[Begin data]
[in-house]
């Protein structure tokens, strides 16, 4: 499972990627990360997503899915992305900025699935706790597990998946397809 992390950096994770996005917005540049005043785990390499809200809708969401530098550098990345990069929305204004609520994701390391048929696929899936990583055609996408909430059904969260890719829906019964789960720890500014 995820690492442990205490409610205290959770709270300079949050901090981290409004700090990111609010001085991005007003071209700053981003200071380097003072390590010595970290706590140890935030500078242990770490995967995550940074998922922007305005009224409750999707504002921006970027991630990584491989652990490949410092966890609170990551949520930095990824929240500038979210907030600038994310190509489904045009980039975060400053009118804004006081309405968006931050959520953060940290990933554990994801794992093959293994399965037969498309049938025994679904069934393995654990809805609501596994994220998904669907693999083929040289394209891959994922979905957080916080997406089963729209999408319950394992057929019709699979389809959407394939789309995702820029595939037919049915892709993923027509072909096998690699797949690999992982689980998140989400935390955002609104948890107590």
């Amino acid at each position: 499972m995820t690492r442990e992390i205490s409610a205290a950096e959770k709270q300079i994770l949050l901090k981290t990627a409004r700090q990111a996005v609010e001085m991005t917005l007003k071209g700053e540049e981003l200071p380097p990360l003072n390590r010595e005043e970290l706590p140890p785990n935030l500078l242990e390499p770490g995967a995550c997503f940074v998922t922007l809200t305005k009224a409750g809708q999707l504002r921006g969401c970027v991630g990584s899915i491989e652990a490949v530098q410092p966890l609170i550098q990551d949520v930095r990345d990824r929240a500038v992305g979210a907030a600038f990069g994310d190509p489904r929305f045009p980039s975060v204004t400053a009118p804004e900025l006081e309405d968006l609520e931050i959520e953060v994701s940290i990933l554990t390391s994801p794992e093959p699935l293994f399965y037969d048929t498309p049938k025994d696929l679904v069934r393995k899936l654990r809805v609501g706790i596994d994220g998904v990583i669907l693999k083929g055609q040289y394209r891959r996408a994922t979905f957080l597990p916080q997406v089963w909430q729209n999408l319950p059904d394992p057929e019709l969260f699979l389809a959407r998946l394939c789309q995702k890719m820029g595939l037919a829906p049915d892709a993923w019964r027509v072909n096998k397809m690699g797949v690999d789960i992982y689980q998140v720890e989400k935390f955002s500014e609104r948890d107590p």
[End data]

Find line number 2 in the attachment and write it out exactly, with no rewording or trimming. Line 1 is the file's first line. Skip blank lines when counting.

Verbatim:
């Protein structure tokens, strides 16, 4: 499972990627990360997503899915992305900025699935706790597990998946397809 992390950096994770996005917005540049005043785990390499809200809708969401530098550098990345990069929305204004609520994701390391048929696929899936990583055609996408909430059904969260890719829906019964789960720890500014 995820690492442990205490409610205290959770709270300079949050901090981290409004700090990111609010001085991005007003071209700053981003200071380097003072390590010595970290706590140890935030500078242990770490995967995550940074998922922007305005009224409750999707504002921006970027991630990584491989652990490949410092966890609170990551949520930095990824929240500038979210907030600038994310190509489904045009980039975060400053009118804004006081309405968006931050959520953060940290990933554990994801794992093959293994399965037969498309049938025994679904069934393995654990809805609501596994994220998904669907693999083929040289394209891959994922979905957080916080997406089963729209999408319950394992057929019709699979389809959407394939789309995702820029595939037919049915892709993923027509072909096998690699797949690999992982689980998140989400935390955002609104948890107590």